At first, host JavaScript just did the specific things that WASM wanted, and it was fairly gnarly. Now though, various groups have gone to the bother of writing fairly sophisticated libraries of interface routines, function-calling mechanisms with argument marshalling and so on, so that fairly normal sorts of developments can in fact be done. But the restrictions are still those of the browser JavaScript, which although not unblemished is not bad at security. Essentially, the sandboxing is significantly stronger this time around.

      1. MacroRodent Silver badge

        Re: More secure than Java how?

        If WASM is succesful, its interface will inevitably be extended to allow it to do more useful things. And then it is just a matter of time before Java-like security problems start appearing.

        Newsflash from 2030: Google has finally banned WASM from Chrome due to security concerns, after having had it opt-in (with scary warnings) for a year. Mozilla is expected to follow suit.

  5. YetAnotherJoeBlow

    wasm

    My browser is locked down as much as possible and run in sandbox locked down as much as possible - I still will not run scripts or binary blobs. If a site breaks, I go somewhere else. Usually, I do not give a flying f*** what the standards say. If it looks like shite and smells like shite... Want Another Shite Meal?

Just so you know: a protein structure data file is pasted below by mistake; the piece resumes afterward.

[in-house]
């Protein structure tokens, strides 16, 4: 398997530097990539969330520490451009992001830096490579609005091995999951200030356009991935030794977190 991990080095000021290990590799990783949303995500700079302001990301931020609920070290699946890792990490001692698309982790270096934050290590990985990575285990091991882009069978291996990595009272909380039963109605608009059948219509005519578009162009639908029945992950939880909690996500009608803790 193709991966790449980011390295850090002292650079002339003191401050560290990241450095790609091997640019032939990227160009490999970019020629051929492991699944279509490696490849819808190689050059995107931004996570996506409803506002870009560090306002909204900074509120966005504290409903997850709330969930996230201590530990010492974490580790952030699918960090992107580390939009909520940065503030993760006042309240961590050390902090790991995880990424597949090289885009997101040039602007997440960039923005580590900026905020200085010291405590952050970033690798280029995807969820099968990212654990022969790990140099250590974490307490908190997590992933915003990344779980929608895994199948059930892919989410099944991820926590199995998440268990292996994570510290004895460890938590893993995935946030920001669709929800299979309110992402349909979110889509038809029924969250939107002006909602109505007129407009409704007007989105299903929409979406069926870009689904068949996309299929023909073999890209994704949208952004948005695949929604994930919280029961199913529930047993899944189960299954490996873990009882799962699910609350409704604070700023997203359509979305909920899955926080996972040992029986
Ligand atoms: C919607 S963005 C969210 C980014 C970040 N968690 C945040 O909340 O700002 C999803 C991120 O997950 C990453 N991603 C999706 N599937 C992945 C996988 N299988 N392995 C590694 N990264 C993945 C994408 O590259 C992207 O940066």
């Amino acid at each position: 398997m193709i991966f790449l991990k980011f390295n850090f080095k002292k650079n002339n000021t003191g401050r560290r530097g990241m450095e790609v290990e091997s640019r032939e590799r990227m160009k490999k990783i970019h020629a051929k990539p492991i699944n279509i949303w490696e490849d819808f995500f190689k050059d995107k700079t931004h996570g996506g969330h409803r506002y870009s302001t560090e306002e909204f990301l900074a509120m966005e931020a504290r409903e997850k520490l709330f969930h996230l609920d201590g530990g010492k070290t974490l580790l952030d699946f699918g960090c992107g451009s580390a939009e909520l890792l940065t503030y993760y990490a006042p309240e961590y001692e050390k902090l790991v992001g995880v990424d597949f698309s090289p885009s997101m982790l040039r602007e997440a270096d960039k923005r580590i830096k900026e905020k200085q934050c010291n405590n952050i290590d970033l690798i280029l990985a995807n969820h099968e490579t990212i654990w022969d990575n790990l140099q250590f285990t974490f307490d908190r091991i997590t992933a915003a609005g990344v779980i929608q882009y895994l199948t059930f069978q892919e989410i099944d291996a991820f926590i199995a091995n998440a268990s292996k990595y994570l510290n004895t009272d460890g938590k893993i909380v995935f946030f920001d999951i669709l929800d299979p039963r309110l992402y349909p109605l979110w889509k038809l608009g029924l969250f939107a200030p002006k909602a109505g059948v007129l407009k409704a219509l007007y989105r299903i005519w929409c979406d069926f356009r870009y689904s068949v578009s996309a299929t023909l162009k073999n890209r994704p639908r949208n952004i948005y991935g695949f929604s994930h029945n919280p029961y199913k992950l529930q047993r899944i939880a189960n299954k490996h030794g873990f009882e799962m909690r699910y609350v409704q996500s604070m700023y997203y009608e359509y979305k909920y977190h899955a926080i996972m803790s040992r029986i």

1. Charles 9 Silver badge

      Re: wasm

      "If a site breaks, I go somewhere else."

      If the site that breaks is something with no alternative like a government website, meaning the only somewhere else you can go is away and not get anything like benefits and so on?

      "Want Another Shite Meal?"

      If there's nothing else, what's it gonna be? Shite or starve?

      1. Pascal Monett Silver badge

        Starve.

        It's only the Internet, you can live without it.

        1. JulieM Silver badge

          They're working on that.

        2. Charles 9 Silver badge